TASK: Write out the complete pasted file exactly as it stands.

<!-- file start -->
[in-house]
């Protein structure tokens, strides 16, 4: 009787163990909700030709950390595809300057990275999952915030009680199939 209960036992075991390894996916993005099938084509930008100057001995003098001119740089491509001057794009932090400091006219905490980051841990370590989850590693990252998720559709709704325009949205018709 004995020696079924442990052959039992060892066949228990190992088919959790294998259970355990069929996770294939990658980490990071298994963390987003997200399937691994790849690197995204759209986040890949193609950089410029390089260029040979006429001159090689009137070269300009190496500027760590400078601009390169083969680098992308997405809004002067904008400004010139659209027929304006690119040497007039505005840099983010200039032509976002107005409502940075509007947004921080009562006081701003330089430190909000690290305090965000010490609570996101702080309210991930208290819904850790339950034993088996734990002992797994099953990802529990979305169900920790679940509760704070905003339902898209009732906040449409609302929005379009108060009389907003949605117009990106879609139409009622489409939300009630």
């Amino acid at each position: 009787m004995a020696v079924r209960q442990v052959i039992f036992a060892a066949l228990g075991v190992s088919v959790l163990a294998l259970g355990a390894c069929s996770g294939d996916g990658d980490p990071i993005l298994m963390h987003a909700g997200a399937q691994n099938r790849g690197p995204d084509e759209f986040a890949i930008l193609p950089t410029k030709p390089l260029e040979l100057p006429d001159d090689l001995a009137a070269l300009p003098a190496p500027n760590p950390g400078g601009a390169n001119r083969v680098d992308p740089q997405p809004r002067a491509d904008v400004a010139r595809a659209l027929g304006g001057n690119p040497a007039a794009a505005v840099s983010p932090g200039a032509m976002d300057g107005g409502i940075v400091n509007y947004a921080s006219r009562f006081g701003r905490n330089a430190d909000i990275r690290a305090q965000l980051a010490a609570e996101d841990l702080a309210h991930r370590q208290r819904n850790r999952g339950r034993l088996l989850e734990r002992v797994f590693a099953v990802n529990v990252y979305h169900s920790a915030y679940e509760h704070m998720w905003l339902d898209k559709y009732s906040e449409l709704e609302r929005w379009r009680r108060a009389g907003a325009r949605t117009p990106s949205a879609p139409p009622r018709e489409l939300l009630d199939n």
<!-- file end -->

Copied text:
[in-house]
């Protein structure tokens, strides 16, 4: 009787163990909700030709950390595809300057990275999952915030009680199939 209960036992075991390894996916993005099938084509930008100057001995003098001119740089491509001057794009932090400091006219905490980051841990370590989850590693990252998720559709709704325009949205018709 004995020696079924442990052959039992060892066949228990190992088919959790294998259970355990069929996770294939990658980490990071298994963390987003997200399937691994790849690197995204759209986040890949193609950089410029390089260029040979006429001159090689009137070269300009190496500027760590400078601009390169083969680098992308997405809004002067904008400004010139659209027929304006690119040497007039505005840099983010200039032509976002107005409502940075509007947004921080009562006081701003330089430190909000690290305090965000010490609570996101702080309210991930208290819904850790339950034993088996734990002992797994099953990802529990979305169900920790679940509760704070905003339902898209009732906040449409609302929005379009108060009389907003949605117009990106879609139409009622489409939300009630």
């Amino acid at each position: 009787m004995a020696v079924r209960q442990v052959i039992f036992a060892a066949l228990g075991v190992s088919v959790l163990a294998l259970g355990a390894c069929s996770g294939d996916g990658d980490p990071i993005l298994m963390h987003a909700g997200a399937q691994n099938r790849g690197p995204d084509e759209f986040a890949i930008l193609p950089t410029k030709p390089l260029e040979l100057p006429d001159d090689l001995a009137a070269l300009p003098a190496p500027n760590p950390g400078g601009a390169n001119r083969v680098d992308p740089q997405p809004r002067a491509d904008v400004a010139r595809a659209l027929g304006g001057n690119p040497a007039a794009a505005v840099s983010p932090g200039a032509m976002d300057g107005g409502i940075v400091n509007y947004a921080s006219r009562f006081g701003r905490n330089a430190d909000i990275r690290a305090q965000l980051a010490a609570e996101d841990l702080a309210h991930r370590q208290r819904n850790r999952g339950r034993l088996l989850e734990r002992v797994f590693a099953v990802n529990v990252y979305h169900s920790a915030y679940e509760h704070m998720w905003l339902d898209k559709y009732s906040e449409l709704e609302r929005w379009r009680r108060a009389g907003a325009r949605t117009p990106s949205a879609p139409p009622r018709e489409l939300l009630d199939n």